Doing Home Repairs Yourself
By Tracy Achen
Can you do home repairs yourself without a man's help? Sure you can! All it takes for the majority of jobs around the house is some simple tools and a little know-how.
Imagine how you will feel when you fix that squeaky door that your
significant other never got around to looking at. Even better, you can
fix that dripping faucet that drives you crazy and keeps you up at
You Really Can Do It!
Being able to handle basic home care and home maintenance is an important part of living independently. Once you get the basics down you won't have to call someone (your brother, neighbor, repairman, or whoever) every time there's a problem.
While you may not be able to fix everything around the house, you can tackle the majority of jobs.
Tools for doing home repairs yourself
Before you get started with those home improvement projects, it helps to have some basic tools on hand. Here's a short list of tools that you should have in your toolbox:
- Hammer - A 16 oz. claw hammer will take care of most of your jobs, but you may be more comfortable with a lighter 8 oz. hammer. Just be sure that it has a claw end for pulling nails.
- Screwdrivers - Get an assortment of Phillip's and regular-head screwdrivers. There's a neat little 4-way screw driver that you can find at most hardware stores that has 2 sizes of both Phillip's and regular heads in one handle (I use my 4-way for most of my jobs).
- Measuring Tape - I would suggest getting a 25 or 50 foot retractable metal measuring tape.
- Saw - A handsaw is the cheapest to get, but you might consider a circular saw if you will be doing bigger projects and are comfortable using power tools.
- Pliers - At the minimum, you want a standard pair of slip-joint pliers. If you can afford it, consider getting a pair of wire-pliers and some channel-lock pliers.
- Crescent wrench - These come in handy when removing nuts and bolts if you don't have a set of wrenches.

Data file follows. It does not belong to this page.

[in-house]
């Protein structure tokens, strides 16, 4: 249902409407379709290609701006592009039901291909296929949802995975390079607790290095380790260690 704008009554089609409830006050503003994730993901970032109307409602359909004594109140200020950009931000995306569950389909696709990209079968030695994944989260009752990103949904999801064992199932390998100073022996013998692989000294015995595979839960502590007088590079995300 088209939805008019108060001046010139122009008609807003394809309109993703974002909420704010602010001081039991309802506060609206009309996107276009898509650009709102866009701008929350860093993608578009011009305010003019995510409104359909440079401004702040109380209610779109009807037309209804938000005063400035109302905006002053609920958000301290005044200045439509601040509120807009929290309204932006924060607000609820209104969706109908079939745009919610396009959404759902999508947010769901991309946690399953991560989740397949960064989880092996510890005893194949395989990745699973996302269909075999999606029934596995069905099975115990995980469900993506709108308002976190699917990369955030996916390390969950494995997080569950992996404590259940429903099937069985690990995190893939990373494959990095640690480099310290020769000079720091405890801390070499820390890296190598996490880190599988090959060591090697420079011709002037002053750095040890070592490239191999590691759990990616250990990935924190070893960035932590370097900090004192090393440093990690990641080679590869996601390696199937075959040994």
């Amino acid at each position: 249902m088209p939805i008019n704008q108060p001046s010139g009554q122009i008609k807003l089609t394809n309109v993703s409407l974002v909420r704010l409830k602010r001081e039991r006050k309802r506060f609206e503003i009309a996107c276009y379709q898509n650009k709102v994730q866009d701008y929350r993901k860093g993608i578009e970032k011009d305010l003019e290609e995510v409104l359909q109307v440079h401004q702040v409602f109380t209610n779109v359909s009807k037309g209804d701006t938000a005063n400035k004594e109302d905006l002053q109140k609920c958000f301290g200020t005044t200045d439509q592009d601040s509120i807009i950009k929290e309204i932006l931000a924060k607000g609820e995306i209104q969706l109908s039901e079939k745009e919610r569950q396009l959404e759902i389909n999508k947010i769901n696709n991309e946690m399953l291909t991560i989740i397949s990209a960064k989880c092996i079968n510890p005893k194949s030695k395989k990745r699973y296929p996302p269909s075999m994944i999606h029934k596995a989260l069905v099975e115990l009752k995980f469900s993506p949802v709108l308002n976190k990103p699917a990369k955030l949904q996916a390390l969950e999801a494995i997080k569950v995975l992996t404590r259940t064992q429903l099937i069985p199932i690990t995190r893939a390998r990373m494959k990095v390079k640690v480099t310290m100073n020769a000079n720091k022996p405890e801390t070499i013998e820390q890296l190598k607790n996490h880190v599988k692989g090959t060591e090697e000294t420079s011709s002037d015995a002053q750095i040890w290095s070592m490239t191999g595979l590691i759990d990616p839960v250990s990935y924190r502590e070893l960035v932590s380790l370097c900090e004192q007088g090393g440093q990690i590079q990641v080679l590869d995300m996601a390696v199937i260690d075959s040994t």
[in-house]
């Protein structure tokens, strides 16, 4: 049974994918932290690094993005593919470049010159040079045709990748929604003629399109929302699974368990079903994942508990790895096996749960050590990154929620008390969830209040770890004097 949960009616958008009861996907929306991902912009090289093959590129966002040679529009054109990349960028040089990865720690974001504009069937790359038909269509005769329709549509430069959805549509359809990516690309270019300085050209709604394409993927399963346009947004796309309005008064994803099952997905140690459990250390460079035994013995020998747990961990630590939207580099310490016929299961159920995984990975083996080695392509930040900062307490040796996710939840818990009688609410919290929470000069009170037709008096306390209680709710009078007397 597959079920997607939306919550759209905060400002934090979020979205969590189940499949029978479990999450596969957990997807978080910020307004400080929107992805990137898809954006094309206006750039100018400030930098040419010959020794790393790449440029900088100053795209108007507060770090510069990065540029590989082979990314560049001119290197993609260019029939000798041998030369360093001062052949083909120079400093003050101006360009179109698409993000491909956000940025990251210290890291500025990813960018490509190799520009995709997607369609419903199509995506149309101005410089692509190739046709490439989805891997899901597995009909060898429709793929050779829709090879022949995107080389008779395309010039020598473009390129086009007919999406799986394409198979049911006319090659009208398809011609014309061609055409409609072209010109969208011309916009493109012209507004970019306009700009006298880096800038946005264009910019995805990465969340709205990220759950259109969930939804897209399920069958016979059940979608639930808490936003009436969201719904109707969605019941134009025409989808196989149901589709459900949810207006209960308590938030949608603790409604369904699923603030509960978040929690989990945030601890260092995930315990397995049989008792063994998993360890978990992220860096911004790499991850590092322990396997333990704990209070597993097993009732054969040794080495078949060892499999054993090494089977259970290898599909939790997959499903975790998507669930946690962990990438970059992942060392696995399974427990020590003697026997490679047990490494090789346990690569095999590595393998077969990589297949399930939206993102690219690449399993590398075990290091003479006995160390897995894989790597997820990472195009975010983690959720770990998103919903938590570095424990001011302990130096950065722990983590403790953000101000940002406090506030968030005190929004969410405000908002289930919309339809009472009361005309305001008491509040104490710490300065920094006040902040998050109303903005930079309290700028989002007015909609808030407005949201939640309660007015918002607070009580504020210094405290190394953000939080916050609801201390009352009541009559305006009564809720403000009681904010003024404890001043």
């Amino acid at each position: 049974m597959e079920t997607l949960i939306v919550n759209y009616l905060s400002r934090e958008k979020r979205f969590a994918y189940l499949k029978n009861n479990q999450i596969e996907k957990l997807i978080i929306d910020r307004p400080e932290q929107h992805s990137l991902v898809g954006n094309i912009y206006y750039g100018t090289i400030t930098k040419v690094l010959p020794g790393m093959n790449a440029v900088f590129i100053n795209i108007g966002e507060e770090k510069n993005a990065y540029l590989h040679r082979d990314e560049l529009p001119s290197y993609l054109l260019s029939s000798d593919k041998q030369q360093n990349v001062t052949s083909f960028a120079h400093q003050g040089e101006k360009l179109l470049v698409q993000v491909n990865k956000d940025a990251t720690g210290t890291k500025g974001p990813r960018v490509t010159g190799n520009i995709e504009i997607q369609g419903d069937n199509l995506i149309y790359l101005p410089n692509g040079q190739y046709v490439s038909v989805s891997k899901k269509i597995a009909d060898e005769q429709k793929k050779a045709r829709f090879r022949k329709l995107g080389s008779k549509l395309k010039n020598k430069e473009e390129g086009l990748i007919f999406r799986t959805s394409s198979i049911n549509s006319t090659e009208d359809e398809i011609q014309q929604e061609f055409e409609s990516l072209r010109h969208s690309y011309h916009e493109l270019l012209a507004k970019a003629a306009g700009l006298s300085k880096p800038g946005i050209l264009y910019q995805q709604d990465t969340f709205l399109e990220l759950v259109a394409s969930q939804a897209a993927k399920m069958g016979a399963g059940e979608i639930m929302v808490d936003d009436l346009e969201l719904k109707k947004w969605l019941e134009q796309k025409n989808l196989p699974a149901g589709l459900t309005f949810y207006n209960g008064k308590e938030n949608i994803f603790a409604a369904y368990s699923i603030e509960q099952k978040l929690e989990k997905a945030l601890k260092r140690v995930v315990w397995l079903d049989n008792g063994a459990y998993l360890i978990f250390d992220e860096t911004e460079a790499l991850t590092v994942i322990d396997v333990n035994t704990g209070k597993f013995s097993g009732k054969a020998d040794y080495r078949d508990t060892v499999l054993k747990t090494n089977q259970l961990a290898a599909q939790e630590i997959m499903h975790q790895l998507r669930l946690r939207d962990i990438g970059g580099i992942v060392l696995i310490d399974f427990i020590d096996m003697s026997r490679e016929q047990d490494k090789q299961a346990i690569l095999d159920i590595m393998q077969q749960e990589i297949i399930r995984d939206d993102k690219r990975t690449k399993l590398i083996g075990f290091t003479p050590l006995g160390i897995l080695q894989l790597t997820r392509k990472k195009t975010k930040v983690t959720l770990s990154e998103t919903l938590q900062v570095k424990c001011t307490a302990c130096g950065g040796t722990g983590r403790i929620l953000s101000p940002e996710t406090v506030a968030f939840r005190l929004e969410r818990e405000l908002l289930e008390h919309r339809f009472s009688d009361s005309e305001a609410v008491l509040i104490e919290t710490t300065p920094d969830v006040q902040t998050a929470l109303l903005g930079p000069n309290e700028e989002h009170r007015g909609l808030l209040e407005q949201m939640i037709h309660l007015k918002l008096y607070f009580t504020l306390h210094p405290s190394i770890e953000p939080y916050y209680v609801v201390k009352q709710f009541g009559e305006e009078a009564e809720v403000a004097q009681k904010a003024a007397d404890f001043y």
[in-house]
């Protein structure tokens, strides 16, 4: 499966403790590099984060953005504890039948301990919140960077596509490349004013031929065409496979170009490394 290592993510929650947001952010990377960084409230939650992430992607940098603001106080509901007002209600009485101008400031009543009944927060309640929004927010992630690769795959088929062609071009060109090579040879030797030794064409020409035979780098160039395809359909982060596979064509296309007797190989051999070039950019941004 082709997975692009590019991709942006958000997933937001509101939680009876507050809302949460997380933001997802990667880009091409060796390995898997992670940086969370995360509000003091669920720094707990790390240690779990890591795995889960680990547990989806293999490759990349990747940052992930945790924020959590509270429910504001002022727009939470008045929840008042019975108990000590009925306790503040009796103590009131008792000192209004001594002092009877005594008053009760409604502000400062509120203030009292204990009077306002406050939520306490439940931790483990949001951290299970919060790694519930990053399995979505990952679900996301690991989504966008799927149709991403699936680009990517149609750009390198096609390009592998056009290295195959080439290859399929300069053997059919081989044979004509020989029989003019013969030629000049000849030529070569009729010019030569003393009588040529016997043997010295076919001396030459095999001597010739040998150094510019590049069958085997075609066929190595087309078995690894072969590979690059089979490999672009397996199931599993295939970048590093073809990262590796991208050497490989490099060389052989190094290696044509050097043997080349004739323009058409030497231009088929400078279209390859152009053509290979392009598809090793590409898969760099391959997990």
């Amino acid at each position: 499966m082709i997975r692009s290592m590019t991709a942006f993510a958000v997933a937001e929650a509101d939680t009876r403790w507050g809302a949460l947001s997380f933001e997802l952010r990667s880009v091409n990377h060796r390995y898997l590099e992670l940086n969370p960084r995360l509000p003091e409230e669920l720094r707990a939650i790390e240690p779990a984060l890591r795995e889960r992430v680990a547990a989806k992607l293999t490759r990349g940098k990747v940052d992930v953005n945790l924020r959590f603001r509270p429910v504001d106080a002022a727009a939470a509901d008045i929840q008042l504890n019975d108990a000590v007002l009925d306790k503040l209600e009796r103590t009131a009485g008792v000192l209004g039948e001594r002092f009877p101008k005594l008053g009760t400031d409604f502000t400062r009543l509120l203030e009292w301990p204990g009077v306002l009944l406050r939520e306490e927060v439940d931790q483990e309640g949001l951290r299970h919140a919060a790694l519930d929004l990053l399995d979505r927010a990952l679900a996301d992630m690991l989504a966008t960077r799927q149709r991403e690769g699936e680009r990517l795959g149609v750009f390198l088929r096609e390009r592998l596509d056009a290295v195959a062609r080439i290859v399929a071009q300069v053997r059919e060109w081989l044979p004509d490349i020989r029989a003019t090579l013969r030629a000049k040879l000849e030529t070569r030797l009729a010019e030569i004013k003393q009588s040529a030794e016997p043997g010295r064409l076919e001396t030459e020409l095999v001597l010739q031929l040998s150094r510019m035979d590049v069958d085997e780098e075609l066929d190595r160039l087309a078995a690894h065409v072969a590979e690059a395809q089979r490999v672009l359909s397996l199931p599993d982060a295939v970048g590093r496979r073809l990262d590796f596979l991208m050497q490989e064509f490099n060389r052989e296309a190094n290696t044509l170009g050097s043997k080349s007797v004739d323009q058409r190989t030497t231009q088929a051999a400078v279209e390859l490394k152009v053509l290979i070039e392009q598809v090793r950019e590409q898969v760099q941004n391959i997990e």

- Utility knife - These are great for trimming jobs. Be sure to get one with a retractable blade so that it can be safely stored and used.
You may need to buy more tools as you tackle the various home repairs. Don't worry about it though, because most of these tools can be used for other jobs.
Since there are so many different things that can go wrong in a home, I am providing some good resources that offer information on how to do home repairs yourself.
- Dare to Repair, Replace & Renovate
- This is the Do-it-Herself guide written specifically for women to help them fix almost everything around the house.
- WonderHowTo - Do It Yourself home improvements aren't difficult with HandymanTeacher Hub Kirkpatrick featuring Do It yourself projects and videos.
- Repair Home - A home improvement site with lots of great ideas and solutions, plus the ability to find contractors if you don't want to do it yourself.
- HomeTips.com - Offers everything from DIY to home problem solving.
- DIYnetwork.com - Has an extensive list of repair project with clear instructions with pictures.
These resources offer lots of instruction and advice to help take out the insecurity of starting household repair projects
Articles by Tracy Achen
By tackling those little home repairs, you'll not only save money but build your confidence in the process. The following articles offer more tips on saving money that you may find helpful: